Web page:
Churchill Fellowship – The Winston Churchill Memorial Trust

In 2017 I returned to work in the funeral industry and was quite distressed by the industry that I was met with. On the face of it, funerals, how they are arranged and carried out are exactly the same as they was 20 years ago, but the pace and structure of the industry is very different. The prices are extortionate and the standards are inconsistent. Seeing the effect the industry is having on people who struggle to meet the cost of a funeral and seeing how it was operating effected me so much so that I left my role and was compelled to evoke change by calling for much needed regulation of the industry and to put an end to profiteering from death and end funeral poverty.

In 2018 I was looking for information on possible solutions to funeral poverty and I clicked on the Winston Churchill Memorial Trust website, initially thinking it was a mistake and that I’d clicked the wrong link, I was struck by Sir Winston’s photograph and I stopped looking at it, pondering about the greatest Briton ever – I liked Churchill for his belief in doing the right thing and that came before his own needs, and which sometimes went against the grain. It drew me in long enough to then look closer at the website. I hadn’t heard of a Winston Churchill Fellowship before and as I read on, I learnt about the Churchill Fellowships – realising that a fellowship would be a significant opportunity for my work, I applied.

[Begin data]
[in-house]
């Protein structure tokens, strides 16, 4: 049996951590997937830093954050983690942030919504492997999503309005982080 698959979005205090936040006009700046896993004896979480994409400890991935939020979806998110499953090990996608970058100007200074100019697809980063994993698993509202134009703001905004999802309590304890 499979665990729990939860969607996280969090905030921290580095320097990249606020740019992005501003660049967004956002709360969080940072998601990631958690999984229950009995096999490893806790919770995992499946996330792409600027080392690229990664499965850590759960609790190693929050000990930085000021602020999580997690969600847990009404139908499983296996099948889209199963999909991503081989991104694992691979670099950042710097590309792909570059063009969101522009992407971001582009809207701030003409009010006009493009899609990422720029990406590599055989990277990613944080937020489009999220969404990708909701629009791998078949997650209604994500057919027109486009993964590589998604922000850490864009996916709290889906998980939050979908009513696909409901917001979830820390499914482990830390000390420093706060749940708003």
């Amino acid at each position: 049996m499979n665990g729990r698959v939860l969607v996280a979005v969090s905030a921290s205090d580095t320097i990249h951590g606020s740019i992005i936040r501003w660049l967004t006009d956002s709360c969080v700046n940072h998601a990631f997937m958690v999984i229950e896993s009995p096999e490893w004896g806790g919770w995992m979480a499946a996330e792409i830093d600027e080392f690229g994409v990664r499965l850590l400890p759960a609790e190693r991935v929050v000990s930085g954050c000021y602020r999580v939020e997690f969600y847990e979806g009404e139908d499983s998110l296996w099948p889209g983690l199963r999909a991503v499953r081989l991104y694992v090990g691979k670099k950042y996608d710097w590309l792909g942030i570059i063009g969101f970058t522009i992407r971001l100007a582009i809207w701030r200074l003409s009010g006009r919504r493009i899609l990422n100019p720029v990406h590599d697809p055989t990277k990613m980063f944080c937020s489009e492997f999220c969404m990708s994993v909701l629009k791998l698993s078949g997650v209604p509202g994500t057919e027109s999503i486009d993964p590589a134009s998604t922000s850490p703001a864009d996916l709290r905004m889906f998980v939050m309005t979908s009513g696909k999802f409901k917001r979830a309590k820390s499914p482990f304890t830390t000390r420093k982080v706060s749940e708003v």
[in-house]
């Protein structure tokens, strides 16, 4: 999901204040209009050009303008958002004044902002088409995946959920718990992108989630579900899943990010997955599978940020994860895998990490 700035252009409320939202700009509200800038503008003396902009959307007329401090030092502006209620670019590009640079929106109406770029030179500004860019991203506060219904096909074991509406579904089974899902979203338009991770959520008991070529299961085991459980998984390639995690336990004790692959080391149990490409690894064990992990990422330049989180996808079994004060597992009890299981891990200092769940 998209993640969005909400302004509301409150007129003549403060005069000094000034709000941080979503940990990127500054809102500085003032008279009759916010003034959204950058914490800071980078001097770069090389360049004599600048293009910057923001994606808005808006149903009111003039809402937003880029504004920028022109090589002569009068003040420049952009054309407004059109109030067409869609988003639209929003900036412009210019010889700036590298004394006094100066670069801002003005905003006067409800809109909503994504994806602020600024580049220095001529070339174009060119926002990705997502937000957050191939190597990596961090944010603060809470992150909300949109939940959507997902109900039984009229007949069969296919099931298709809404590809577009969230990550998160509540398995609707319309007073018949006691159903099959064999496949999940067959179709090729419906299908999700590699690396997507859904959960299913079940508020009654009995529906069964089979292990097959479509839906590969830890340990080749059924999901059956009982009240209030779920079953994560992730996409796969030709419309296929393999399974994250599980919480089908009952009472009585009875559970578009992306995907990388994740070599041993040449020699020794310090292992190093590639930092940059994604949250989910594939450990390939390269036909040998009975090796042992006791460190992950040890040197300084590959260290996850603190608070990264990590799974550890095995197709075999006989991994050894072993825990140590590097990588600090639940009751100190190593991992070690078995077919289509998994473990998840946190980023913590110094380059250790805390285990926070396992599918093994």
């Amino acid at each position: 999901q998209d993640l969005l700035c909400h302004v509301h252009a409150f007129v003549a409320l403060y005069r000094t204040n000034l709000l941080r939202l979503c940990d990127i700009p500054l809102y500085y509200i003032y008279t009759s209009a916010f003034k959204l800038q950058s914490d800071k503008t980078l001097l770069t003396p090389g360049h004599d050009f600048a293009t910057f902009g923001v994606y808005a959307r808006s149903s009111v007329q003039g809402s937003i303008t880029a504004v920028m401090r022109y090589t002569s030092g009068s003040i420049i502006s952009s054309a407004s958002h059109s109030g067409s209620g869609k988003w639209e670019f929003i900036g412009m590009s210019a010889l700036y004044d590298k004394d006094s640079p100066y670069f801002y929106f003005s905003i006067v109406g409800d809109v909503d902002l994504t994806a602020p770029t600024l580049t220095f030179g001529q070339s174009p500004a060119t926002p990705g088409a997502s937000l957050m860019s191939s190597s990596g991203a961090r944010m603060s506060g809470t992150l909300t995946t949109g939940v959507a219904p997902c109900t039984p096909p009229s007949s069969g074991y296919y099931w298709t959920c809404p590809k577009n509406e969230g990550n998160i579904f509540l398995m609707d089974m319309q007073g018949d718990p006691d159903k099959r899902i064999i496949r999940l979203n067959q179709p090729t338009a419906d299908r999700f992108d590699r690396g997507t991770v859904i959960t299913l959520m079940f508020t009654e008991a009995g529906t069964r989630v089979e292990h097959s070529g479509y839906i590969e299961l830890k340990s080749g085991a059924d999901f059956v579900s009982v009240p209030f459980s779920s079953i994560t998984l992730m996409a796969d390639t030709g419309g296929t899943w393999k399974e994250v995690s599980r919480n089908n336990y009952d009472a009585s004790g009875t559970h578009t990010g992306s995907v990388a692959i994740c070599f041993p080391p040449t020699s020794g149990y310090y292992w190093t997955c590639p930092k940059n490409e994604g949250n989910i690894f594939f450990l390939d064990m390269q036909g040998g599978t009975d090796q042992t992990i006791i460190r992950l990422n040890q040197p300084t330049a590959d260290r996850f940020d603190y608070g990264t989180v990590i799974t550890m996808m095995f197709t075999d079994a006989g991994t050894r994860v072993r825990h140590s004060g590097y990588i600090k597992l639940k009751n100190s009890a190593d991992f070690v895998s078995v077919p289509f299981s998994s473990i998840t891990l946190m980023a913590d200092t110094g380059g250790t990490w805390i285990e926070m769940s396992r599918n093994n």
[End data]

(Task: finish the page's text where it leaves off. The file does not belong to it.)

The Winston Churchill Memorial Trust was set up after Sir Winston passed away in 1965, Sir Winston had a hand in planning the Memorial Trust before he died and the carving of the idea of the Fellowships to honour his legacy as a leader. Churchill Fellowships empower people to learn from the world and transform lives across the UK. Since they started in 1965 around 5000 people have been awarded a Churchill Fellowship.

I didn’t think for one second that I would get through the first stage but I did and got through all the stages of application and was invited to London for an interview. That day was one of the best days of my life, the most wonderful experience and one that I will always remember.

In February I was informed that I had been awarded a Churchill Fellowship for my project Reclaiming the Funeral Industry and my Fellowship is also supported by The Rank Foundation. I am the first Churchill Fellow to cover the funeral industry and I am so proud and grateful to be given this opportunity.

For my Fellowship I will be travelling to Canada to examine their funeral industry as they have robust regulation and legislation covering all aspects of the industry, and their funeral industry operates to very high standards and they do not have issues with funeral poverty. I am excited to be meeting with Canadian MP’s, Consumer Protection Organisations, Funeral Regulation Authorities, Funeral Business and Education Providers. I am then travelling New Zealand to learn about the funeral service providers there and meet with government organisations.

The Churchill Fellowship opens the door to a special experience and genuinely fills you up with so much ambition for your subject and much more. The people and places that it leads you to are the most inspiring and humbling, it reaches far beyond what you initially would have imagined.

The iconic photograph of Winston Churchill that first caught my eye and inspired me to continue reading the website about fellowships, was taken by the then little known photographer Yousuf Karsh and that photograph changed his life. Ceila Sandys, Winston Churchill’s granddaughter said in an interview that Sir Winston made you believe that you could do anything – he cleverly made sure that would never stop as the Churchill Fellowship has made me believe that I can do anything too.

The Churchill Fellowships are now open for applications. For information visit The Winston Churchill Memorial Trust